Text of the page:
And the rest of life moves on.... Rebecca will make her First Reconciliation this Saturday... her First Communion is in only two months. We got her dress a couple of weeks ago. I'd started doing some looking online and we saw one we both liked at a local department store. They had one in her size so we went there to try it on. Once on Rebecca, it wasn't as pretty as we'd anticipated, so we looked at the racks. She picked out a different style of dress, one that I would not have thought would flatter her, but once she tried it on, she was in love with it. I couldn't resist, so we got it. Now we just have to decide what to do with her hair. We're not sure if we will get a veil, or maybe just a headpiece of some kind. She recently got her hair cut into a short bob, so something simple will look best. I'm excited to see her on her big day; it's just one of those events that I've been looking forward to since she was a baby.
Carly is moving toward a big event as well. Yesterday I officially registered her for Kindergarten at our school district. As of next school year, our district is offering full day Kindergarten. YAYAYAYAY! As you may recall, we were faced with the K dilemma for Rebecca, since only half-day K was offered in our district, yet we needed care for her all day. We ended up enrolling her in a private K, and keeping her there all day rather than having her go to the public K and then back to the private school for the rest of the day. Many other parents do this, but we didn't want to worry about Rebecca being on the bus, shuffling back and forth, etc. Plus, she was able to participate in all of the private K's enrichment activities. However, now that we can send Carly to K for the full day for free vs. about $175/week, there's no decision to make... Carly will be attending the same school as Rebecca next year. The only person upset about this is Rebecca. She finds it incredibly unfair that her sister will get to ride the bus a whole year earlier than she was able to. I explained that I wasn't going to spend thousands of dollars on tuition just for school bus parity; she understood my point of view but is still angry about it. Carly is thrilled, of course. Every morning she comes out for the bus with her sister and the neighbors. Next year she will actually get to ride on it with them. This week I had to bring all the official forms and documents to the Board of Education office to get her registered. She couldn't understand why she wasn't supposed to accompany me to this appointment, even after I explained that I was just going to be doing paperwork with them. So, since the appointment, for which I signed up back in January, was at 7:45AM, I told Carly she could come with me, then I would take her to school. It worked out well; they had coloring papers and crayons for kids to use while parents dealt with the mundane details of registration. Carly now has an appointment for an afternoon next month to have an assessment done, so that they will know what she knows before the school year starts. I showed Carly the appointment paper, and explained what we'll be going there for. She responded, "I need to talk to Miss Tiffany (her preschool teacher) and have her teach me more stuff before then!" Miss Tiffany found that very amusing too, and told Carly that she definitely knows plenty for Kindergarten.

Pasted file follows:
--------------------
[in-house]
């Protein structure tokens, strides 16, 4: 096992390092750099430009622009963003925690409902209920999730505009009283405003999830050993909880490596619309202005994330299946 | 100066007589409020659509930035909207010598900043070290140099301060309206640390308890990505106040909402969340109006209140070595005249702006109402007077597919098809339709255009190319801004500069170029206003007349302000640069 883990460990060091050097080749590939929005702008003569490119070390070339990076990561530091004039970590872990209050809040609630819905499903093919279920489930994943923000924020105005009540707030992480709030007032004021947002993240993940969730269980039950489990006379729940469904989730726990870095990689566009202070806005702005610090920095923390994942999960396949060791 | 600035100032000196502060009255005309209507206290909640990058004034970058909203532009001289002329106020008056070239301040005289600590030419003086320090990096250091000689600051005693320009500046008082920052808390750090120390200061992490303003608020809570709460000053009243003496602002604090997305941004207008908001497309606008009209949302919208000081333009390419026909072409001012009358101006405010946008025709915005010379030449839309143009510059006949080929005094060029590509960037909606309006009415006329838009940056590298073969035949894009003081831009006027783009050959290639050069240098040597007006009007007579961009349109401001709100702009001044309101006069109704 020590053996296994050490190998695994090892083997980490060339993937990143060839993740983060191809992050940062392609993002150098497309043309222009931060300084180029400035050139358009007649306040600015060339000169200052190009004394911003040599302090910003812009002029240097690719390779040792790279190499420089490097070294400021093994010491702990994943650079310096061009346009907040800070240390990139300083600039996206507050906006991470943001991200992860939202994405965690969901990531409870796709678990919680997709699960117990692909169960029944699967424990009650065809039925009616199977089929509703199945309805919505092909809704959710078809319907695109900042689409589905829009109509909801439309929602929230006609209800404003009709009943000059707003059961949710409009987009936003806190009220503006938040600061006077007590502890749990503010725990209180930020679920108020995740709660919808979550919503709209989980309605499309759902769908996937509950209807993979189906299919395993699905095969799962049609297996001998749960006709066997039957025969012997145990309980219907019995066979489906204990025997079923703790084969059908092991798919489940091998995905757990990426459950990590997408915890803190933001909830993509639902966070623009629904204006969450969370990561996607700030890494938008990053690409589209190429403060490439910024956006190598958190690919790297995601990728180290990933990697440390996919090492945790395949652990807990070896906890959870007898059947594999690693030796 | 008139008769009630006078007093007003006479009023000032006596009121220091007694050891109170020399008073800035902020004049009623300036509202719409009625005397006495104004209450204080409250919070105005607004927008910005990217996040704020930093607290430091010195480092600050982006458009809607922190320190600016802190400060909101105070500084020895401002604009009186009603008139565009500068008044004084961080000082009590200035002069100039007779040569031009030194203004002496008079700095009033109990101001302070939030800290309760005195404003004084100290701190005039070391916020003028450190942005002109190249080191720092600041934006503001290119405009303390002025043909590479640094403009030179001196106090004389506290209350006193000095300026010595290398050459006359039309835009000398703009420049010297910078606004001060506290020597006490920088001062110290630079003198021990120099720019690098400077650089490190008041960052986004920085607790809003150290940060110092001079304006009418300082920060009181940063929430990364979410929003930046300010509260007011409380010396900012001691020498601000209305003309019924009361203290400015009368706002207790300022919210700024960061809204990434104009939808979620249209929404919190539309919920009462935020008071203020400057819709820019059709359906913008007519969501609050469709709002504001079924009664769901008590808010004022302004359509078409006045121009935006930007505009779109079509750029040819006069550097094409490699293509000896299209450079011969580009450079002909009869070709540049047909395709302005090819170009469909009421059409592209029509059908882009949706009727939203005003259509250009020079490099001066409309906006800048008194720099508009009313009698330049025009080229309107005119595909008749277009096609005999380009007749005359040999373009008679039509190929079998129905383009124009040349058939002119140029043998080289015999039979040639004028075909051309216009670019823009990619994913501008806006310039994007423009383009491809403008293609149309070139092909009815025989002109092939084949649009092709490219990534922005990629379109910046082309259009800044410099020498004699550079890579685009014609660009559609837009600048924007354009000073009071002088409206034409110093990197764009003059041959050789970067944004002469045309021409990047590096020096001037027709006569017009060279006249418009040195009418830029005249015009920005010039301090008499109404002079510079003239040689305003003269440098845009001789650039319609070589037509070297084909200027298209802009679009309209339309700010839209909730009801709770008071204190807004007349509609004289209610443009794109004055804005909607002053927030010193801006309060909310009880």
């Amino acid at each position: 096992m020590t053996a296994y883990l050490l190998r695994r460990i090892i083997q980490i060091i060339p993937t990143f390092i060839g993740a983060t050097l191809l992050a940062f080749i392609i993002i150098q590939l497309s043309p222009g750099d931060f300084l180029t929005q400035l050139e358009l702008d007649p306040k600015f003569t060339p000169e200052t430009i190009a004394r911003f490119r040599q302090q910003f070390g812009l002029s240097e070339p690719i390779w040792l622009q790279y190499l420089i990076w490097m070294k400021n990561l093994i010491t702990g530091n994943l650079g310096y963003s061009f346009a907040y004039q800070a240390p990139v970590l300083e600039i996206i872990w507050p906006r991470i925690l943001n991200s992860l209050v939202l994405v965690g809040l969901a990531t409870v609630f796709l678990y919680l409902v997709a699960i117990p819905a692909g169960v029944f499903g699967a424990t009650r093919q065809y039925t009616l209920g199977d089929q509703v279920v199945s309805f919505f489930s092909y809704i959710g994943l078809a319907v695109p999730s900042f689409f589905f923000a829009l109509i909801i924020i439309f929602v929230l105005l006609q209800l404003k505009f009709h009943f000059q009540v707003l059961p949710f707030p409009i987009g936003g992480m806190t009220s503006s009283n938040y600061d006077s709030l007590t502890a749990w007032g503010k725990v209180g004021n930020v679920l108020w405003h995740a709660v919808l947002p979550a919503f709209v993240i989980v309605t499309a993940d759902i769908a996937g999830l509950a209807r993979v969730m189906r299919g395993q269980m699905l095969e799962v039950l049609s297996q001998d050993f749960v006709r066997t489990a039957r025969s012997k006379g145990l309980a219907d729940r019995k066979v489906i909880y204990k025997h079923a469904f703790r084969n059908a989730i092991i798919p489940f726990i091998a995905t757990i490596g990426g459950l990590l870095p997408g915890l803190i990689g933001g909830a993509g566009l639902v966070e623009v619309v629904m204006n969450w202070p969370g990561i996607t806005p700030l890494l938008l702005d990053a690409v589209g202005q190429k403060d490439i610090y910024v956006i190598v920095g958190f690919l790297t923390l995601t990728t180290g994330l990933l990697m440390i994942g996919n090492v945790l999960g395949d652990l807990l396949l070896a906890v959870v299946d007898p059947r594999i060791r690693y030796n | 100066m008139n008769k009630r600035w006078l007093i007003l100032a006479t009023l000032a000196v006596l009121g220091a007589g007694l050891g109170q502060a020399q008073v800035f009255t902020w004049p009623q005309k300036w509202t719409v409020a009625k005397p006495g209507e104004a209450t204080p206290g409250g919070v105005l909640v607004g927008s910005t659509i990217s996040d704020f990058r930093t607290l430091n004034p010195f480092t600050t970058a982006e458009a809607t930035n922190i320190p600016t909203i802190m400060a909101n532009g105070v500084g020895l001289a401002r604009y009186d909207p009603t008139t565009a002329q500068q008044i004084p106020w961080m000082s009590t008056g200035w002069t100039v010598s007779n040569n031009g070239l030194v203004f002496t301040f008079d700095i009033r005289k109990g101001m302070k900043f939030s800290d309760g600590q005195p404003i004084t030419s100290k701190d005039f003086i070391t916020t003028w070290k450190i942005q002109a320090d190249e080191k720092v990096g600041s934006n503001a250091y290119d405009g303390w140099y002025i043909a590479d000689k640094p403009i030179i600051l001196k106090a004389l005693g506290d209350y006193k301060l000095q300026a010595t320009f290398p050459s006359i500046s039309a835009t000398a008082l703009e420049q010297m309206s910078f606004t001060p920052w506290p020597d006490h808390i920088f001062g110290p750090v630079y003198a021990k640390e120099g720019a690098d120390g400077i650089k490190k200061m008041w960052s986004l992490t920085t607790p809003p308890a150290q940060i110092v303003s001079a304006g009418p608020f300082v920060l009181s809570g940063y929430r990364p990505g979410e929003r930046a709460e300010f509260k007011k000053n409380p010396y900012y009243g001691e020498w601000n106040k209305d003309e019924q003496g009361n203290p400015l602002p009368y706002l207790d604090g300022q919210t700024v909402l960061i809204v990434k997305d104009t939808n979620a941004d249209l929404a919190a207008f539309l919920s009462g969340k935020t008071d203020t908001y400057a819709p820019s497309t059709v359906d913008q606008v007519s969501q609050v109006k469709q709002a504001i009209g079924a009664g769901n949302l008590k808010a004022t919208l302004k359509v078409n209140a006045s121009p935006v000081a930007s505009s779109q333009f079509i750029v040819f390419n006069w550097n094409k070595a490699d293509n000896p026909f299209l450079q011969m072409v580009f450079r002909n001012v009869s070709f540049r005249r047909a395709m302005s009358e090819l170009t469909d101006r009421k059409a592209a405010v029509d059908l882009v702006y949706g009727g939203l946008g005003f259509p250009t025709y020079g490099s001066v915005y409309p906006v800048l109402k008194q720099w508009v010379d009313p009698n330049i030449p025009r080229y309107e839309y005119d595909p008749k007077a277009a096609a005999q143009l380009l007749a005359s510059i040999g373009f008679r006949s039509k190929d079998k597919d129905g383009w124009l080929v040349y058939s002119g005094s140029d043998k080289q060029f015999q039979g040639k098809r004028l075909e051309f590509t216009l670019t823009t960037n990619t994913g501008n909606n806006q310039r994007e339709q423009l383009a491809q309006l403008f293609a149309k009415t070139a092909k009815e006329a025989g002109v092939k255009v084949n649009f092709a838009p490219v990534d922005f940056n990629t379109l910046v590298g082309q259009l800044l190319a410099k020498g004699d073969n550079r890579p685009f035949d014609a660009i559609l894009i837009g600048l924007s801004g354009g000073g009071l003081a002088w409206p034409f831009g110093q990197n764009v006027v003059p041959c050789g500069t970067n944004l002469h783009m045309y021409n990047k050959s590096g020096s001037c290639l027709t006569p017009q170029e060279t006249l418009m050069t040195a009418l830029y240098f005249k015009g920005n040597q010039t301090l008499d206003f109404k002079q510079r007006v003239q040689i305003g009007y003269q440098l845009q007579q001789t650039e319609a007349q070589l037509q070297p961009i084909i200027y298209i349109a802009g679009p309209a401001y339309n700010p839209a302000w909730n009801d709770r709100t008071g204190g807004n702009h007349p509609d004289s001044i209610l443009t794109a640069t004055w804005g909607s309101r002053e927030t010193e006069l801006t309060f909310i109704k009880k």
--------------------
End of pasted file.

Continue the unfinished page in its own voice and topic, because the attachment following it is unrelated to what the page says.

And that's the story from our piece of the world, for today.